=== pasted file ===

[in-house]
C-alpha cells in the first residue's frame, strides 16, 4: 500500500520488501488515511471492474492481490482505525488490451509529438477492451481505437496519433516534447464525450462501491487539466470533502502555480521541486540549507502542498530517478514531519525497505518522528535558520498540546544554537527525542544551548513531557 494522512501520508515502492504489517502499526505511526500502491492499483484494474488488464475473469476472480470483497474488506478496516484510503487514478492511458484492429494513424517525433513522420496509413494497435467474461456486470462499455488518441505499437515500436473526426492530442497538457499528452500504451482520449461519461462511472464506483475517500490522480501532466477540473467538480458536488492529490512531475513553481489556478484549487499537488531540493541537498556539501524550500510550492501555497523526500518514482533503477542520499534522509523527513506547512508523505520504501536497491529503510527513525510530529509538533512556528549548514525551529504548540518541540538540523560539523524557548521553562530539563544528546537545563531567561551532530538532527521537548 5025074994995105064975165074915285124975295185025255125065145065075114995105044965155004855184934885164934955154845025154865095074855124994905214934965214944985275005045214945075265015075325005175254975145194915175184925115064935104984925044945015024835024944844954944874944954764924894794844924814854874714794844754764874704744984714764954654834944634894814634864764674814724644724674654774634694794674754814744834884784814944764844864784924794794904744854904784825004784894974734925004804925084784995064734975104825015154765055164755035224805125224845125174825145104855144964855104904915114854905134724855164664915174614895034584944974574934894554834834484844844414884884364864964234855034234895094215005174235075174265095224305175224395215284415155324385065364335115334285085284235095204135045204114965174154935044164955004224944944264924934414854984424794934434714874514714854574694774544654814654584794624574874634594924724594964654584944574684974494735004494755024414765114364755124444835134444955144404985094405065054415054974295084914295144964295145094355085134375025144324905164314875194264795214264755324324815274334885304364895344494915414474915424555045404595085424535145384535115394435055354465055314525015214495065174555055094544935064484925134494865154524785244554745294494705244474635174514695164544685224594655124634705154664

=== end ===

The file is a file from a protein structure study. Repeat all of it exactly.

[in-house]
C-alpha cells in the first residue's frame, strides 16, 4: 500500500520488501488515511471492474492481490482505525488490451509529438477492451481505437496519433516534447464525450462501491487539466470533502502555480521541486540549507502542498530517478514531519525497505518522528535558520498540546544554537527525542544551548513531557 494522512501520508515502492504489517502499526505511526500502491492499483484494474488488464475473469476472480470483497474488506478496516484510503487514478492511458484492429494513424517525433513522420496509413494497435467474461456486470462499455488518441505499437515500436473526426492530442497538457499528452500504451482520449461519461462511472464506483475517500490522480501532466477540473467538480458536488492529490512531475513553481489556478484549487499537488531540493541537498556539501524550500510550492501555497523526500518514482533503477542520499534522509523527513506547512508523505520504501536497491529503510527513525510530529509538533512556528549548514525551529504548540518541540538540523560539523524557548521553562530539563544528546537545563531567561551532530538532527521537548 5025074994995105064975165074915285124975295185025255125065145065075114995105044965155004855184934885164934955154845025154865095074855124994905214934965214944985275005045214945075265015075325005175254975145194915175184925115064935104984925044945015024835024944844954944874944954764924894794844924814854874714794844754764874704744984714764954654834944634894814634864764674814724644724674654774634694794674754814744834884784814944764844864784924794794904744854904784825004784894974734925004804925084784995064734975104825015154765055164755035224805125224845125174825145104855144964855104904915114854905134724855164664915174614895034584944974574934894554834834484844844414884884364864964234855034234895094215005174235075174265095224305175224395215284415155324385065364335115334285085284235095204135045204114965174154935044164955004224944944264924934414854984424794934434714874514714854574694774544654814654584794624574874634594924724594964654584944574684974494735004494755024414765114364755124444835134444955144404985094405065054415054974295084914295144964295145094355085134375025144324905164314875194264795214264755324324815274334885304364895344494915414474915424555045404595085424535145384535115394435055354465055314525015214495065174555055094544935064484925134494865154524785244554745294494705244474635174514695164544685224594655124634705154664